It’s been awhile since I’ve posted anything. A close friend of mine died about a month ago. The cause of death is unknown–or at least not released to the public. I have yet to talk to his parents about it. My laryngitis has acted as a convenient buffer for me as I develop the nerve.
I recently asked a new friend of mine if it’s possible to kill a person with love? I remember reading once something about that–that if a person doesn’t understand real love and is caught in its path before they are ready to receive it, that it can kill them.
My friend died on the 22nd of October, which was the day I posted the blog, Riding on Fumes of Faith. I had written that post because I was feeling this strong dissonance within me until I finally heard the words within me speaking, “Riding on the Fumes of Faith,” and felt impressed to write that post. At the time, it was nothing more than an idea for a post. But now, as I begin to look back and connect the dots–nearly three weeks since I learned of his passing–I recognize how synchronistic the world we all reside within is.
As you can imagine, every day since I learned of my friend’s passing, I’ve kicked myself that I didn’t pick up the phone and call to check on him. He was the one riding on the fumes of faith after all.
He had called me a few days before this on October 17th leaving a voicemail asking me about God and telling me that he didn’t know where to go or what to do. You see, he’d just been released from a halfway house after serving 9 months in jail. He had suffered with alcoholism for most of his adult life. When it came to coping, alcohol was the only way he knew how.
When he first contacted me last July, he had asked me to help him with his addiction. As I began to help him, he told me that it felt like a “Divine Intervention.” His passing has been my own spiritual experience making me believe more than ever that something lies on the other side of death.
He and I were estranged when he passed. I’d withdrawn from our relationship in August. The writing was already on the wall that he planned to return to drinking and absent an alternate solution, I bid my farewell.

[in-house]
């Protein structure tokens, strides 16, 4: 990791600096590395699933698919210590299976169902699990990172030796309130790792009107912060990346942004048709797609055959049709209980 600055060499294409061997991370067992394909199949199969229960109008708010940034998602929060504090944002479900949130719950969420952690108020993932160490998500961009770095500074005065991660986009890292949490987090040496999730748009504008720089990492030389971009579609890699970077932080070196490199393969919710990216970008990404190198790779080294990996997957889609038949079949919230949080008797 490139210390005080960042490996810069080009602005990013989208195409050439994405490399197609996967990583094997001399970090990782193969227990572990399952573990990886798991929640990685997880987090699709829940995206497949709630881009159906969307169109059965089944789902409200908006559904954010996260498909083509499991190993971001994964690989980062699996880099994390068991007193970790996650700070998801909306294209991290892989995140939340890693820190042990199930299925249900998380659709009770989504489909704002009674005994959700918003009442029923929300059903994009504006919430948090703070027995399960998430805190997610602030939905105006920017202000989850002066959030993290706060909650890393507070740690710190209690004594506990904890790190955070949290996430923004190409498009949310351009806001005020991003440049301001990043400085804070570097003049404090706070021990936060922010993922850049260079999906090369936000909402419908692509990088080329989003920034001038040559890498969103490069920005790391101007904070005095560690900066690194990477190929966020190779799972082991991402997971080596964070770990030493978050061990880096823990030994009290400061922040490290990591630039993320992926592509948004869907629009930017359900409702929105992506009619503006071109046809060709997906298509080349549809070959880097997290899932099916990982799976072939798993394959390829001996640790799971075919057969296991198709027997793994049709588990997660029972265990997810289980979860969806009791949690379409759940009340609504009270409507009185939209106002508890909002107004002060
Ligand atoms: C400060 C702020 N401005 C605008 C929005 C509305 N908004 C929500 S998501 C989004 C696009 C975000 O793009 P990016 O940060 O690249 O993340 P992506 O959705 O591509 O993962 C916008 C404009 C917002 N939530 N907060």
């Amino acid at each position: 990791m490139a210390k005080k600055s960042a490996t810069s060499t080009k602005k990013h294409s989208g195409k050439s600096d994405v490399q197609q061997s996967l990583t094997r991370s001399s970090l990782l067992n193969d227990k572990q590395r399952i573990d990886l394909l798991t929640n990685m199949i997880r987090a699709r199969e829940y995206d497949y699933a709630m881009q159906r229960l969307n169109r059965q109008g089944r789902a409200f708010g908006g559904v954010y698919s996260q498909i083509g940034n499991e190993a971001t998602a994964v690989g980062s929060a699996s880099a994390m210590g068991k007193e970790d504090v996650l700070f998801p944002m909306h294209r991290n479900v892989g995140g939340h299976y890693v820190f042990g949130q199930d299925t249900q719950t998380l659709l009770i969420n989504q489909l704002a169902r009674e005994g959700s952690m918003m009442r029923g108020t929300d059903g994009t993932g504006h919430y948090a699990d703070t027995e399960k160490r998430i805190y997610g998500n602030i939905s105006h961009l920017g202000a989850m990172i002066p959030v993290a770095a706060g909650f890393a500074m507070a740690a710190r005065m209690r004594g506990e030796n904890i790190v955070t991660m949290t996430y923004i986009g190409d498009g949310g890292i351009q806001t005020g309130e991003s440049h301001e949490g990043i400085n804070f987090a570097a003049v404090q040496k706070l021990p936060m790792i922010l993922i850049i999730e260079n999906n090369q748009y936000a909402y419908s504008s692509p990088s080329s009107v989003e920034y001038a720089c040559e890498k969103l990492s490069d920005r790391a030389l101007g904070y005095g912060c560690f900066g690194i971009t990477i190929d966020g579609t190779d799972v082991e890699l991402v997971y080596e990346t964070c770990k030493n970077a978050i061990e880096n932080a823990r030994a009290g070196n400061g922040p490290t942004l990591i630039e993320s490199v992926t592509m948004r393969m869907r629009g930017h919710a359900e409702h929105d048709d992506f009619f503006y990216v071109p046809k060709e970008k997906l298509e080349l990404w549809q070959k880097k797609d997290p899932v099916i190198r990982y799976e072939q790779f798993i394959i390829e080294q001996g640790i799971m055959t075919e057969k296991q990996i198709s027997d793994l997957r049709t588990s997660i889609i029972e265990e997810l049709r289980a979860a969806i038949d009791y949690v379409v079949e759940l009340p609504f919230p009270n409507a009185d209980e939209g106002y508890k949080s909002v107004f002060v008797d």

But, it doesn’t make it any easier. I wanted to help him. I wanted him to know love and feel love and freedom; I wanted him to get a second shot at life. It’s why I’d urged him to face the warrants that had been out for his arrest from previous offenses so that he could stop hiding out in his house and finally live.
And I suppose this is what I’m struggling with the most now. I cannot see how far my love stretches. Does it reach the other side? I’ve also been plagued by doubting thoughts such as, “maybe I shouldn’t continue to blog?” and “maybe I’m not as developed as I once thought–I couldn’t save him.”
Right now, all I can feel is what his leaving has impressed upon my life and that is that I feel this deep sense of finality. When something becomes final, there are no more edits or revisions we can do. How the story ended is in ink. The last thing I said to him was, “Sometimes we try so hard to make something work and it just doesn’t work. I can’t make you do what you don’t want to do. I can’t fix you or change you either. I can only love you and accept your choices and sometimes, accepting a choice means making my own choice. I made the choice to walk away because I don’t want to be a participant in your self-destruction. But it doesn’t mean it’s not hard for me, because it is. It’s hard to watch you be confused and frustrated and not understand. It’s hard to come to terms with the fact that you don’t know love and you are fighting to get what isn’t love and pushing away what is love. It’s hard to come to terms with the truth that the only way you’ll ever know love; the only shot you’ve got at knowing love is for me to put one foot in front of the other and move farther and farther way. It’s not easy to love, but it’s right. And my hope is, one day, you will understand and on that day, you’ll become what I become to you.”
I keep re-reading old texts and emails he and I shared over and over, trying to come to terms with how greatly this experience has changed me. Only after we give away love can we understand it and feel the overwhelming presence of it in our own lives.
My friend was a musician. He once wrote a song for me called, Goodbye, Goodbye Kallie Blake. (In my younger years, I was a model with the stage name, Kallie Blake). I used to call him the Wanderer. He once asked me what my favorite word was and I told him, wander. He asked me why and I told him, ‘because only when we wander can we find what we’re looking for.” I told him that he was a wanderer now and that in time he’d find what he was looking for and once he did, his whole life would change.
As Christmas approaches, I’m attempting to step out of the shock of this stupor so that I can enjoy the beautiful lights, music and spirit of the season, yet when I consider the truth that the very last day the Wanderer was home before all this began was on Christmas, it’s difficult. His goodbye to me happened twenty years ago when we were just kids, far too young to know what love was, and he got a second shot. Knowing love, absent a second shot, I’m the one who struggles to say Goodbye, Goodbye, Wanderer. And I guess today’s post is my first attempt at coming to terms with it.